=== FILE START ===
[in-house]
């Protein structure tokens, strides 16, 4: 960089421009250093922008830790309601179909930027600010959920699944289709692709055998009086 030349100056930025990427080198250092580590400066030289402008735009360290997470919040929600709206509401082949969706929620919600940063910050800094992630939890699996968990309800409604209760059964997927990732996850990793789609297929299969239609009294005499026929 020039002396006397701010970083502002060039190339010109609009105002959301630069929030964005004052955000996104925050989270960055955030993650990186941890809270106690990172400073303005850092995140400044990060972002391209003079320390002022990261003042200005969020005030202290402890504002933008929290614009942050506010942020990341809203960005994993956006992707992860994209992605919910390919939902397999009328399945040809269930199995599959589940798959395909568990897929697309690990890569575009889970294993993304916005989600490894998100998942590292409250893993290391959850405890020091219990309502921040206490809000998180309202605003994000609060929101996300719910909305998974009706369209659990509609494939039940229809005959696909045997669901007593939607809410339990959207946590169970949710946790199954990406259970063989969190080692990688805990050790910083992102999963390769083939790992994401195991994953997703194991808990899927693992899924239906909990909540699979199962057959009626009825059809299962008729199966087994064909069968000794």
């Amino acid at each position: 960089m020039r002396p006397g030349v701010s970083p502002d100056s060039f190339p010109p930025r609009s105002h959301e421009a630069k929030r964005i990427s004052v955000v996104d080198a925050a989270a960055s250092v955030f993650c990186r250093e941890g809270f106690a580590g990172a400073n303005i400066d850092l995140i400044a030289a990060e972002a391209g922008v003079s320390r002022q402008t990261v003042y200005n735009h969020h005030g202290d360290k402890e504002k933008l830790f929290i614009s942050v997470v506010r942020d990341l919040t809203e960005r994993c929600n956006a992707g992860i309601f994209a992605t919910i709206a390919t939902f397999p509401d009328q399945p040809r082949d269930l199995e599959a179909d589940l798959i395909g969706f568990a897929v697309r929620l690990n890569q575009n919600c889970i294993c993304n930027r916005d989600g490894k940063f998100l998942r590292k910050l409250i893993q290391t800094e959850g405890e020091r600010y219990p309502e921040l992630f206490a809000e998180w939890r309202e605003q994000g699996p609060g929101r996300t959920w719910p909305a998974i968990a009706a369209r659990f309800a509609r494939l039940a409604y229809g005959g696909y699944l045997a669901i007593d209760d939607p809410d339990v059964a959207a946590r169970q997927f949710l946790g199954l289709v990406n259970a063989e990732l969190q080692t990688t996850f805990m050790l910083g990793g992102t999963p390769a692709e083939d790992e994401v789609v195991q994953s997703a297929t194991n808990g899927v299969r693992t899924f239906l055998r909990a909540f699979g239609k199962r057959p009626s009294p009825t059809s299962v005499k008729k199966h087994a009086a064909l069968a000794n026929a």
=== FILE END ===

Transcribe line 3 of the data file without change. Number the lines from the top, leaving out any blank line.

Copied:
């Amino acid at each position: 960089m020039r002396p006397g030349v701010s970083p502002d100056s060039f190339p010109p930025r609009s105002h959301e421009a630069k929030r964005i990427s004052v955000v996104d080198a925050a989270a960055s250092v955030f993650c990186r250093e941890g809270f106690a580590g990172a400073n303005i400066d850092l995140i400044a030289a990060e972002a391209g922008v003079s320390r002022q402008t990261v003042y200005n735009h969020h005030g202290d360290k402890e504002k933008l830790f929290i614009s942050v997470v506010r942020d990341l919040t809203e960005r994993c929600n956006a992707g992860i309601f994209a992605t919910i709206a390919t939902f397999p509401d009328q399945p040809r082949d269930l199995e599959a179909d589940l798959i395909g969706f568990a897929v697309r929620l690990n890569q575009n919600c889970i294993c993304n930027r916005d989600g490894k940063f998100l998942r590292k910050l409250i893993q290391t800094e959850g405890e020091r600010y219990p309502e921040l992630f206490a809000e998180w939890r309202e605003q994000g699996p609060g929101r996300t959920w719910p909305a998974i968990a009706a369209r659990f309800a509609r494939l039940a409604y229809g005959g696909y699944l045997a669901i007593d209760d939607p809410d339990v059964a959207a946590r169970q997927f949710l946790g199954l289709v990406n259970a063989e990732l969190q080692t990688t996850f805990m050790l910083g990793g992102t999963p390769a692709e083939d790992e994401v789609v195991q994953s997703a297929t194991n808990g899927v299969r693992t899924f239906l055998r909990a909540f699979g239609k199962r057959p009626s009294p009825t059809s299962v005499k008729k199966h087994a009086a064909l069968a000794n026929a």